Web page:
Music in Movies and Video Production
Nearly all of the world’s most iconic and influential movies are accompanied by a soundtrack that controls the emotion of the film and captures the attention of the audience. Video and music go hand in hand like baseball and hotdogs or macaroni and cheese.
In the history of film, there are many famous movies recognizable by their soundtracks alone. Star Wars, 2001: A Space Odyssey, Harry Potter, and Indiana Jones are a few examples that come to mind. Without their soundtracks, would these movies be as influential and memorable as they are today? Maybe. But, maybe not. I can’t imagine a world where Star Wars isn’t accompanied by John Williams’s famous score.
A more recent example is Edgar Wright’s Baby Driver. From the opening scene on, music is used to build an atmosphere and tell a story of its own:
Music sets the tone and determines the emotion of a scene or clip. That’s why it’s so important in video production. The wrong music could send the wrong message, or it could change the video’s meaning altogether.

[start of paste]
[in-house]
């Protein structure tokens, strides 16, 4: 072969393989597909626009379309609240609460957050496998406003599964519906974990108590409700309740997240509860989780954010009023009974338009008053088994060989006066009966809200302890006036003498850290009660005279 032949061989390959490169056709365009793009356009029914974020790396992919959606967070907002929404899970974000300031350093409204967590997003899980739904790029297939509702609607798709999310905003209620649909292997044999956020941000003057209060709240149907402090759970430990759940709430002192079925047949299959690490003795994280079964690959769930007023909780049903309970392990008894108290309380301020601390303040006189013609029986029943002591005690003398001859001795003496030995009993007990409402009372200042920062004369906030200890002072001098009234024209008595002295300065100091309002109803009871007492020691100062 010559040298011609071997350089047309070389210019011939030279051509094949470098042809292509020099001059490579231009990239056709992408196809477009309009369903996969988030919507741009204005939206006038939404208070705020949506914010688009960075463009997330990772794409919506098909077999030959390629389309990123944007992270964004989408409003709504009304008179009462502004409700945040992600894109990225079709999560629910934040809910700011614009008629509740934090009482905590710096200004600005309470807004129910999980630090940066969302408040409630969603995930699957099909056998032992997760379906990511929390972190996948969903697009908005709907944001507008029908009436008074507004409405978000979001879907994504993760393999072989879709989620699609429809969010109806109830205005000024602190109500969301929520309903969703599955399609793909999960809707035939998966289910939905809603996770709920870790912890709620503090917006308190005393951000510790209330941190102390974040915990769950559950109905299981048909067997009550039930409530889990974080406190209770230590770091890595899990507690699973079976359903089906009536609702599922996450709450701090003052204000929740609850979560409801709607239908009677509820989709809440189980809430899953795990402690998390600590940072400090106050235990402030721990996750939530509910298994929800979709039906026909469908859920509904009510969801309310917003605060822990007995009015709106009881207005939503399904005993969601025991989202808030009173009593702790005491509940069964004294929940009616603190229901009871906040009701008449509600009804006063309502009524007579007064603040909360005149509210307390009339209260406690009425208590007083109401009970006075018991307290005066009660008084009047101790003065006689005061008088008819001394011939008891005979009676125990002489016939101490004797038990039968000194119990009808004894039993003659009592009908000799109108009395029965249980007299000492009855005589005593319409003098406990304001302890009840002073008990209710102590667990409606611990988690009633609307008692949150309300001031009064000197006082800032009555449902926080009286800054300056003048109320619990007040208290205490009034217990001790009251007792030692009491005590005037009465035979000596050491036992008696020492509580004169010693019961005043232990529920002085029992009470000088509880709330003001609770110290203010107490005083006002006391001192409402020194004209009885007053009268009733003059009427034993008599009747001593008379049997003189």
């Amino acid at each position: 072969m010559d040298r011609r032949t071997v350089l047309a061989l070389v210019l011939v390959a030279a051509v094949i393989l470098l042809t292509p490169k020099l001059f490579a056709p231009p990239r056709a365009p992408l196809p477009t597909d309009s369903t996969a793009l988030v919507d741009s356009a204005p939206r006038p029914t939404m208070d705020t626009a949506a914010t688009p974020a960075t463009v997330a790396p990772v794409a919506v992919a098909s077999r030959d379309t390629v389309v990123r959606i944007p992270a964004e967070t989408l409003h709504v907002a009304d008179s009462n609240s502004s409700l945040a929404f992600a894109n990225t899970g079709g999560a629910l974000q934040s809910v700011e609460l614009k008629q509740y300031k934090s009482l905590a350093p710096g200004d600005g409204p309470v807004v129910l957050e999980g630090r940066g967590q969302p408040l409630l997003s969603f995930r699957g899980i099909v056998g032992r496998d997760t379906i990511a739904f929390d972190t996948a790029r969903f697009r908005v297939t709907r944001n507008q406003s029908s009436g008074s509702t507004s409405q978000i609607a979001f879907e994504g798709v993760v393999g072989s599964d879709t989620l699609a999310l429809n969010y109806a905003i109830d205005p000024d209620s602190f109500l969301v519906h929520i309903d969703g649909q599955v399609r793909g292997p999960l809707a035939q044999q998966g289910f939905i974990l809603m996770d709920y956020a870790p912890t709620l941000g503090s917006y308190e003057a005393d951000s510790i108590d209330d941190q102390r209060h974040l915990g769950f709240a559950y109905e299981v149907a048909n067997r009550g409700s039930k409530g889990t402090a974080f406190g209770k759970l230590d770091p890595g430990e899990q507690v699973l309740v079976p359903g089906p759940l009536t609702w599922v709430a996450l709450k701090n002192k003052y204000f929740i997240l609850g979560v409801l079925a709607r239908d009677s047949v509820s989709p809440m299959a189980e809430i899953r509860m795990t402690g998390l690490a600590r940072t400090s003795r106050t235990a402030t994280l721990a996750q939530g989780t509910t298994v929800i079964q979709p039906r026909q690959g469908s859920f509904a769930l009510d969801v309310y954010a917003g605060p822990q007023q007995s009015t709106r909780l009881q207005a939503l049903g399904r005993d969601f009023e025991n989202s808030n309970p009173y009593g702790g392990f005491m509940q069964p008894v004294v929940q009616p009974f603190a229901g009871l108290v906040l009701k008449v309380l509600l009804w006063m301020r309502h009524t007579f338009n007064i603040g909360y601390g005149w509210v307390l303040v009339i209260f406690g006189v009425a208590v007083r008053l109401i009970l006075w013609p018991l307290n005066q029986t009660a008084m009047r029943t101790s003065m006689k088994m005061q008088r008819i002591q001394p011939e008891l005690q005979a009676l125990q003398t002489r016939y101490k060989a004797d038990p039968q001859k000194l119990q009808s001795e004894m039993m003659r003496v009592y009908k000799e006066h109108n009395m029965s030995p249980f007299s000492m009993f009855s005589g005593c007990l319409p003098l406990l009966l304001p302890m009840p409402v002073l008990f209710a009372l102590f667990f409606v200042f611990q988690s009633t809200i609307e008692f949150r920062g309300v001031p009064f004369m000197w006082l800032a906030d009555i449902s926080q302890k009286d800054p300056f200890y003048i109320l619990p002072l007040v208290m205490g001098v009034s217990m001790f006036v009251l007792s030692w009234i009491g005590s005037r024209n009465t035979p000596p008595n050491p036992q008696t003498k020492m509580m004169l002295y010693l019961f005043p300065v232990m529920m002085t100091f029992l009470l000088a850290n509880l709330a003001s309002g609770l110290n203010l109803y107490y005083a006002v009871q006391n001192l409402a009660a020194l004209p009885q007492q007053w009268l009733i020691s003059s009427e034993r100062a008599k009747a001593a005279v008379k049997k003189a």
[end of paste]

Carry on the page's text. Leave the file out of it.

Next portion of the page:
In movies, the soundtrack is able to progress and set the tone over time, whereas in commercials, it’s important for the music to set the right tone as quickly as possible.
One example of a commercial using music to tell a story is a 2015 ad for the Spanish Lottery by Passion Animation Studios called ‘Justino’:
Without the help of any words, the story progresses and builds relying on music alone. Imagine if the video’s producers were to change the music in order to convey a different idea or message. With the right music (and a few cuts in the video), this heartwarming commercial highlighting the good in people could turn into a terrifying story about a man who patrols a warehouse late at night, haunted by living mannequins.
For our own Bucket related example, I’ve taken footage of one of our office dogs, Snickers, and put different music over the same video to show how much music can influence tone. As you can see, even if the footage is of a very cute dog, music can make the scene seem ominous and sinister.
Video never tells the whole story by itself. Music adds intensity, draws out emotion and even induces anxiety. So, the next time you’re watching a horror movie, remember that if you take away the music it probably wouldn’t be nearly as scary.